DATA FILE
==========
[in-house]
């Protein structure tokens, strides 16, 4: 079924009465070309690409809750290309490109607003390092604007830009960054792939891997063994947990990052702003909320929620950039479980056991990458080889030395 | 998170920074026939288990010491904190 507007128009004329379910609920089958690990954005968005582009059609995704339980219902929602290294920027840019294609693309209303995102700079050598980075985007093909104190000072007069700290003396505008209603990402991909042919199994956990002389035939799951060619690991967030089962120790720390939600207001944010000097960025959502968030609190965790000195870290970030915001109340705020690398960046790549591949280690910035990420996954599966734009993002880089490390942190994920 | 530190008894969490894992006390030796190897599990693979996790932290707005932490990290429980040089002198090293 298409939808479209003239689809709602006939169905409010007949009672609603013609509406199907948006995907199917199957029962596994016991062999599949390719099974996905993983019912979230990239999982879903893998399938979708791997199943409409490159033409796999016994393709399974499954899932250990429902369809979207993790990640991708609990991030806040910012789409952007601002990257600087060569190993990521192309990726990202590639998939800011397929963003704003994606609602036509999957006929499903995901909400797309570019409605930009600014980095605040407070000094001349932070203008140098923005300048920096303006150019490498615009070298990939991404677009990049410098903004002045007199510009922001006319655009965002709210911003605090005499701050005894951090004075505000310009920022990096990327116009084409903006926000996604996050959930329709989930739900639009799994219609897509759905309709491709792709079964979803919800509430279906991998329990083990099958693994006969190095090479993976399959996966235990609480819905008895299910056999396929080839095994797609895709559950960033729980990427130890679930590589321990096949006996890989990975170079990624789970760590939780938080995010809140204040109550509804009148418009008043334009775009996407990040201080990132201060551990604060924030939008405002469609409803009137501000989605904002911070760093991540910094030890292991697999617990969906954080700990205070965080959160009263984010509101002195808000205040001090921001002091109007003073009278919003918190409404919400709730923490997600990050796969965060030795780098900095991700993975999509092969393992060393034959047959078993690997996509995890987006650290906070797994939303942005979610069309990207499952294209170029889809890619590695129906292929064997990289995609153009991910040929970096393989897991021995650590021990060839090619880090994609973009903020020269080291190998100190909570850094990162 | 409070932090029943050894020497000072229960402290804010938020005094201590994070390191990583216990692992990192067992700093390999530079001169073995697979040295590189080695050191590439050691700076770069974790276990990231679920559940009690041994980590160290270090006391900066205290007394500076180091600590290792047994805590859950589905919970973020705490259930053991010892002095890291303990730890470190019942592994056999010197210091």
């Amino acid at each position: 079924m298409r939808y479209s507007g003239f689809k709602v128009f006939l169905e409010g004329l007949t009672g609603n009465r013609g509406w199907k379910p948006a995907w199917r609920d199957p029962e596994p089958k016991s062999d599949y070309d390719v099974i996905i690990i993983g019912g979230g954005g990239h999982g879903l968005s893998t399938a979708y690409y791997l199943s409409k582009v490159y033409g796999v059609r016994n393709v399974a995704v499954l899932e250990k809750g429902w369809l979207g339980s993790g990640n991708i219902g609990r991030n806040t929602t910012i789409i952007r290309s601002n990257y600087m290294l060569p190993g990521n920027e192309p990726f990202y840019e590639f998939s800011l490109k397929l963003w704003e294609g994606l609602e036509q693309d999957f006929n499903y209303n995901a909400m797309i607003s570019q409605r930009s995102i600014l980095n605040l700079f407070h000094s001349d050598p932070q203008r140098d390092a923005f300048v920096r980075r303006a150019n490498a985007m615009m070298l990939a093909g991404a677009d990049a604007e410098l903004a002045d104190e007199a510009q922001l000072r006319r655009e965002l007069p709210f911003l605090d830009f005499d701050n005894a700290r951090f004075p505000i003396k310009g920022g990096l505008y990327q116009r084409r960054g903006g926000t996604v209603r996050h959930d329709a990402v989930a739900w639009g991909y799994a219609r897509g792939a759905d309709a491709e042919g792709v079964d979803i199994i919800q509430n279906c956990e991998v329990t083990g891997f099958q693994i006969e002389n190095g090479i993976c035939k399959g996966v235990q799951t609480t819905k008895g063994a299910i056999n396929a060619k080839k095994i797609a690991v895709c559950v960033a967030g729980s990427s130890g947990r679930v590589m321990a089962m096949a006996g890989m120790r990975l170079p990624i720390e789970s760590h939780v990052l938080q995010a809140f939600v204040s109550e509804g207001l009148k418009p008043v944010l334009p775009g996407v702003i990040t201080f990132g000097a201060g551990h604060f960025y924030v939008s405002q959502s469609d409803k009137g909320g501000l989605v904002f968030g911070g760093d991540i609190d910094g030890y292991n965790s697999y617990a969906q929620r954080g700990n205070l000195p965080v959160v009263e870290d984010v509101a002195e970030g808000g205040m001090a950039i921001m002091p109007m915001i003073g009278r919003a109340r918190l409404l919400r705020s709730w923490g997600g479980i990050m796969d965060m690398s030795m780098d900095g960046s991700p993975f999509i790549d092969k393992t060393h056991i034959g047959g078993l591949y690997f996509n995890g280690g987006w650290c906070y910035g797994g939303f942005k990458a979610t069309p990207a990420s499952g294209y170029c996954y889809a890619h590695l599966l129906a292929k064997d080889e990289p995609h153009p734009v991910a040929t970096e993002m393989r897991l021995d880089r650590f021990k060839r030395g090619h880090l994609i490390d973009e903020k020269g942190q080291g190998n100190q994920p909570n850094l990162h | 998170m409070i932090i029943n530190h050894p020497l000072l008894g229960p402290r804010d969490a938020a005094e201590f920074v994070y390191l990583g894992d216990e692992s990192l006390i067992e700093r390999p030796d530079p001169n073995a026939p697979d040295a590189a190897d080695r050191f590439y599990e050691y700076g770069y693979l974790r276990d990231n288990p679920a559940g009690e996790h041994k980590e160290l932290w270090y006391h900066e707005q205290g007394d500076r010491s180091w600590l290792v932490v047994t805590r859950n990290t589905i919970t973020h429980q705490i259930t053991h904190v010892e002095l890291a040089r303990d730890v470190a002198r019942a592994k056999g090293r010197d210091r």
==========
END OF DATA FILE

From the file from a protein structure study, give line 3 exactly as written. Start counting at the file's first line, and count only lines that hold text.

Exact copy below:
């Amino acid at each position: 079924m298409r939808y479209s507007g003239f689809k709602v128009f006939l169905e409010g004329l007949t009672g609603n009465r013609g509406w199907k379910p948006a995907w199917r609920d199957p029962e596994p089958k016991s062999d599949y070309d390719v099974i996905i690990i993983g019912g979230g954005g990239h999982g879903l968005s893998t399938a979708y690409y791997l199943s409409k582009v490159y033409g796999v059609r016994n393709v399974a995704v499954l899932e250990k809750g429902w369809l979207g339980s993790g990640n991708i219902g609990r991030n806040t929602t910012i789409i952007r290309s601002n990257y600087m290294l060569p190993g990521n920027e192309p990726f990202y840019e590639f998939s800011l490109k397929l963003w704003e294609g994606l609602e036509q693309d999957f006929n499903y209303n995901a909400m797309i607003s570019q409605r930009s995102i600014l980095n605040l700079f407070h000094s001349d050598p932070q203008r140098d390092a923005f300048v920096r980075r303006a150019n490498a985007m615009m070298l990939a093909g991404a677009d990049a604007e410098l903004a002045d104190e007199a510009q922001l000072r006319r655009e965002l007069p709210f911003l605090d830009f005499d701050n005894a700290r951090f004075p505000i003396k310009g920022g990096l505008y990327q116009r084409r960054g903006g926000t996604v209603r996050h959930d329709a990402v989930a739900w639009g991909y799994a219609r897509g792939a759905d309709a491709e042919g792709v079964d979803i199994i919800q509430n279906c956990e991998v329990t083990g891997f099958q693994i006969e002389n190095g090479i993976c035939k399959g996966v235990q799951t609480t819905k008895g063994a299910i056999n396929a060619k080839k095994i797609a690991v895709c559950v960033a967030g729980s990427s130890g947990r679930v590589m321990a089962m096949a006996g890989m120790r990975l170079p990624i720390e789970s760590h939780v990052l938080q995010a809140f939600v204040s109550e509804g207001l009148k418009p008043v944010l334009p775009g996407v702003i990040t201080f990132g000097a201060g551990h604060f960025y924030v939008s405002q959502s469609d409803k009137g909320g501000l989605v904002f968030g911070g760093d991540i609190d910094g030890y292991n965790s697999y617990a969906q929620r954080g700990n205070l000195p965080v959160v009263e870290d984010v509101a002195e970030g808000g205040m001090a950039i921001m002091p109007m915001i003073g009278r919003a109340r918190l409404l919400r705020s709730w923490g997600g479980i990050m796969d965060m690398s030795m780098d900095g960046s991700p993975f999509i790549d092969k393992t060393h056991i034959g047959g078993l591949y690997f996509n995890g280690g987006w650290c906070y910035g797994g939303f942005k990458a979610t069309p990207a990420s499952g294209y170029c996954y889809a890619h590695l599966l129906a292929k064997d080889e990289p995609h153009p734009v991910a040929t970096e993002m393989r897991l021995d880089r650590f021990k060839r030395g090619h880090l994609i490390d973009e903020k020269g942190q080291g190998n100190q994920p909570n850094l990162h | 998170m409070i932090i029943n530190h050894p020497l000072l008894g229960p402290r804010d969490a938020a005094e201590f920074v994070y390191l990583g894992d216990e692992s990192l006390i067992e700093r390999p030796d530079p001169n073995a026939p697979d040295a590189a190897d080695r050191f590439y599990e050691y700076g770069y693979l974790r276990d990231n288990p679920a559940g009690e996790h041994k980590e160290l932290w270090y006391h900066e707005q205290g007394d500076r010491s180091w600590l290792v932490v047994t805590r859950n990290t589905i919970t973020h429980q705490i259930t053991h904190v010892e002095l890291a040089r303990d730890v470190a002198r019942a592994k056999g090293r010197d210091r």